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HOW IS CBD ISOLATED FROM THE CANNABIS PLANT?

There are a few extraction methods, and if you are interested in it we do encourage you to visit our suppliers website to have a look at how they work their own magic. We will here mention the most popular ways to extract the CBD compound from a Cannabis plant:

CO2 extraction:
extraction uses supercritical carbon dioxide to separate the CBD oil from the plant material. “Supercritical” refers to the CO2 containing properties of both a liquid and a gas state, which is why you’ll sometimes see this method referred to as Supercritical Fluid Extraction (SFE). During CO2 extraction, a series of pressurized chambers and pumps are used to expose CO2 to high pressure and very low temperatures, resulting in an extracted oil containing high amounts of CBD.

1. At the start of extraction, one chamber will hold pressurized CO2, while a second pressurized chamber holds the hemp plant.
2. The CO2 is then pumped from the first chamber into the second. The presence of supercritical CO2 breaks down the hemp also in the chamber, causing the oil to separate from the plant material.
3. Finally, the CO2 and oil are pumped together into a third chamber. The gas evaporates, leaving an extract of pure CBD oil behind.

While it requires expensive specialized machinery, CO2 extraction is the preferred method for making CBD products. It’s extremely safe and efficient at producing high concentrations of CBD in the resulting oil—as much as 92% according to one analysis. The precise nature of CO2 extraction also makes it suitable for producing specific concentrations of CBD oil. Manufacturers can simply adjust the solvent and pressure ratios to achieve the desired concentration of CBD. The CO2 extraction process is also widely used to create many other products besides CBD oil, such as decaffeinating coffee or tea, or extracting essential oils for use in perfumes.

Steam Distillation
With steam distillation, steam causes the CBD oil to separate from the hemp plant. The hemp plant is contained in a glass flask, with an inlet and an outlet. The inlet connects to another glass container, beneath the plant flask, that contains water that is set to boil. The outlet connects to a condenser tube.

1. As the water heats up, the steam travels upwards into the plant flask, separating the oil vapors that contain CBD.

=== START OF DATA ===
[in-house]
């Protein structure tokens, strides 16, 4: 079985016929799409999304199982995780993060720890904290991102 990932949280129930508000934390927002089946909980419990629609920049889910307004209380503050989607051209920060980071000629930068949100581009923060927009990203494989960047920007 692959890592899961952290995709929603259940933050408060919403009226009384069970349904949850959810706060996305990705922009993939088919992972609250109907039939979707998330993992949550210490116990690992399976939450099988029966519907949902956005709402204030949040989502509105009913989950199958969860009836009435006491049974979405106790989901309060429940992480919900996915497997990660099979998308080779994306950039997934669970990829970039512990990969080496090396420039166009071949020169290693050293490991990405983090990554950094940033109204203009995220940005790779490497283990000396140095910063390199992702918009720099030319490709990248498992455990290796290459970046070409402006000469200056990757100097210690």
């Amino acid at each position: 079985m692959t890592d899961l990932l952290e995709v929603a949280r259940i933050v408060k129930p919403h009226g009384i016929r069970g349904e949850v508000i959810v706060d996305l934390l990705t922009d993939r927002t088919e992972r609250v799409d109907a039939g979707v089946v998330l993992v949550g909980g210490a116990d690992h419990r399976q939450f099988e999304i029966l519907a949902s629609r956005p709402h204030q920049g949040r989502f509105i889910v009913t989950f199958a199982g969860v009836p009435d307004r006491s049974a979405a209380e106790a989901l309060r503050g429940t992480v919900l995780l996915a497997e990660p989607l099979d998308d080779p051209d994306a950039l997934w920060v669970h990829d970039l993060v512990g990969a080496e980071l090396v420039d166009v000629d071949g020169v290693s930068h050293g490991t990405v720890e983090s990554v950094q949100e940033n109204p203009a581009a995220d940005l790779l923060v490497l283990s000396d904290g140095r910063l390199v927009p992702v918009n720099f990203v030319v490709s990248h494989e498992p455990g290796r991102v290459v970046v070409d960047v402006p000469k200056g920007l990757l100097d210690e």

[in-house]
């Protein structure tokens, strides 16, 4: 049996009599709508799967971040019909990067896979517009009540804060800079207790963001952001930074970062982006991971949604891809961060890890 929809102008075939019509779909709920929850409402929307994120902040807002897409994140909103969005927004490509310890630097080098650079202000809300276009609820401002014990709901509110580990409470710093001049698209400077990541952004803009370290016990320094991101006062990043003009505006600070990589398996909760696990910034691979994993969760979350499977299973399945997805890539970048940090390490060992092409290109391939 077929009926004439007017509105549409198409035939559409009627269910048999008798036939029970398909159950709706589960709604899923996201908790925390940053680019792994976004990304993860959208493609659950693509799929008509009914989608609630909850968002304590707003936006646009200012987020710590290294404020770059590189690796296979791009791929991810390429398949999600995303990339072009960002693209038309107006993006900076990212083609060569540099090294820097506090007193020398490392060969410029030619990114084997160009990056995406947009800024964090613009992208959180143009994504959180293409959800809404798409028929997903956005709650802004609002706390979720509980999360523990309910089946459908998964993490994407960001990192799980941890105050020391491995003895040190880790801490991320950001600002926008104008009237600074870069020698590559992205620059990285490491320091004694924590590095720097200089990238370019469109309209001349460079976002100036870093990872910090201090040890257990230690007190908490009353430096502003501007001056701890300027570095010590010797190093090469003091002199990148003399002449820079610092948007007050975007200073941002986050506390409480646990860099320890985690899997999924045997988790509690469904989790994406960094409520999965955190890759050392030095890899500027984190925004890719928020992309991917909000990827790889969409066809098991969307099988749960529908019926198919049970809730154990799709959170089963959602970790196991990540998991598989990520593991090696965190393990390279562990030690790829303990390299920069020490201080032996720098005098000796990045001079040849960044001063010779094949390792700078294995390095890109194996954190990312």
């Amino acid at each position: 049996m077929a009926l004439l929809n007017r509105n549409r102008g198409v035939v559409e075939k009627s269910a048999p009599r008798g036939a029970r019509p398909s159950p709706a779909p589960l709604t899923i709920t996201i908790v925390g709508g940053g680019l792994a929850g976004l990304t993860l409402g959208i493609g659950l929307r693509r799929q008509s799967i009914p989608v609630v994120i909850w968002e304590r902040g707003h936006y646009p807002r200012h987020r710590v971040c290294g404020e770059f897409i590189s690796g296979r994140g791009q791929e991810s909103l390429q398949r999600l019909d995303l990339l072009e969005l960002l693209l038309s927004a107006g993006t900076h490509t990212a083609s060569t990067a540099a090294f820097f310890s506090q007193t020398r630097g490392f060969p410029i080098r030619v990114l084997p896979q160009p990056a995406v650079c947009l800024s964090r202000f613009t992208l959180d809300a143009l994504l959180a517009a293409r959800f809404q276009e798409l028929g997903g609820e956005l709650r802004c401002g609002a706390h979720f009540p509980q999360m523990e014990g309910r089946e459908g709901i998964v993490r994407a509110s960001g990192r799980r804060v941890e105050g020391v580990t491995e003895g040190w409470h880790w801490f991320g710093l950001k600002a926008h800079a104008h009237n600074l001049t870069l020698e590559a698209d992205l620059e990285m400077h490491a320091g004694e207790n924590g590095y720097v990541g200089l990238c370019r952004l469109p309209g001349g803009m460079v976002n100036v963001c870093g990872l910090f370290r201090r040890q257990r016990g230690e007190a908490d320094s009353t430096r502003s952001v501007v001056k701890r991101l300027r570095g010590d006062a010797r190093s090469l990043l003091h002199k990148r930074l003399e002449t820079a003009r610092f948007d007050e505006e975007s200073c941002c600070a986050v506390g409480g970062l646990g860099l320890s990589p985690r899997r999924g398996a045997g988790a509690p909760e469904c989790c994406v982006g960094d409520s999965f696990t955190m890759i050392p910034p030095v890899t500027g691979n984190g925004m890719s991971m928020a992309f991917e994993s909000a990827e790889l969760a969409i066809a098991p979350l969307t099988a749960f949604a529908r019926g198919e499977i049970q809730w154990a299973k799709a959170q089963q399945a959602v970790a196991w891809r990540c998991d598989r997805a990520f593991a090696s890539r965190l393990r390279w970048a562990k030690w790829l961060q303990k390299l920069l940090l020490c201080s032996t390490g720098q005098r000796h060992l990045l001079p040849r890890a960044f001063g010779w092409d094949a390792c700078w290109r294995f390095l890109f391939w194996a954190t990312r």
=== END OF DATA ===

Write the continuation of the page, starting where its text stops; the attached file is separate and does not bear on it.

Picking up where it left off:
2. These vapors are then captured in a tube that condenses them into oil and water.
3. Once collected, the oil and water mixture is distilled to extract the CBD oil from the water.

The steam distillation technique is tried and true, having been used to extract essential oil for centuries, but it’s less preferred than CO2 extraction due to its inefficiency. Steam distillation requires significantly larger amounts of hemp plant, and it’s more difficult to extract exact amounts of CBD concentration using this method. There’s also an element of risk with this method. If the steam gets too hot, it can damage the extract and alter the chemical properties of the cannabinoids it contains.

Solvent Extraction
Solvent extraction follows a similar process to steam distillation, except that it uses a solvent rather than water to separate the CBD oil from the plant material. This creates a resulting mixture of the CBD oil with the solvent. The solvent then evaporates, leaving pure CBD oil behind. Solvent extraction uses either hydrocarbons or natural solvents. Solvent extraction is more efficient than steam distillation, and it’s also less expensive. However, the solvents used in hydrocarbon extraction (including naphtha, petroleum, butane, or propane) create cause for concern. The solvent residue can be toxic and increase one’s side effects is these residue are not completely eliminated. One would prefer to use high grade Ethanol as a solvent in order to extract CBD. This method is the one recognized to yield the best results for CBD extraction. However the residue need to be taken care of by extra filtering in order to really get the purest products. Purity with this method can reach 99% unlike other methods.

Cancer risk if they aren’t fully eliminated during the evaporation step—which doesn’t always happen. Some studies have found traces of petroleum or naphtha hydrocarbons residue in CBD products that used solvent extraction. To avoid the risk of toxic residue, solvent extraction can use natural solvents instead, such as olive oil or ethanol. These solvents are just as effective at extracting CBD oil, but remove the risk of toxic residue. However, natural solvent extraction is not without its downsides. When natural solvents like ethanol are used, chlorophyll may also be extracted. This gives the resulting oil an unpleasant taste. If the CBD is used in capsules or topicals, this isn’t a big deal, but many CBD products are eaten or inhaled (such as gummies, tinctures, vape oils), so this can make them harder to sell. The larger problem with natural solvents, though, is that they don’t evaporate very well. As a result, the CBD extract contains a lower concentration of CBD than it would with other methods.
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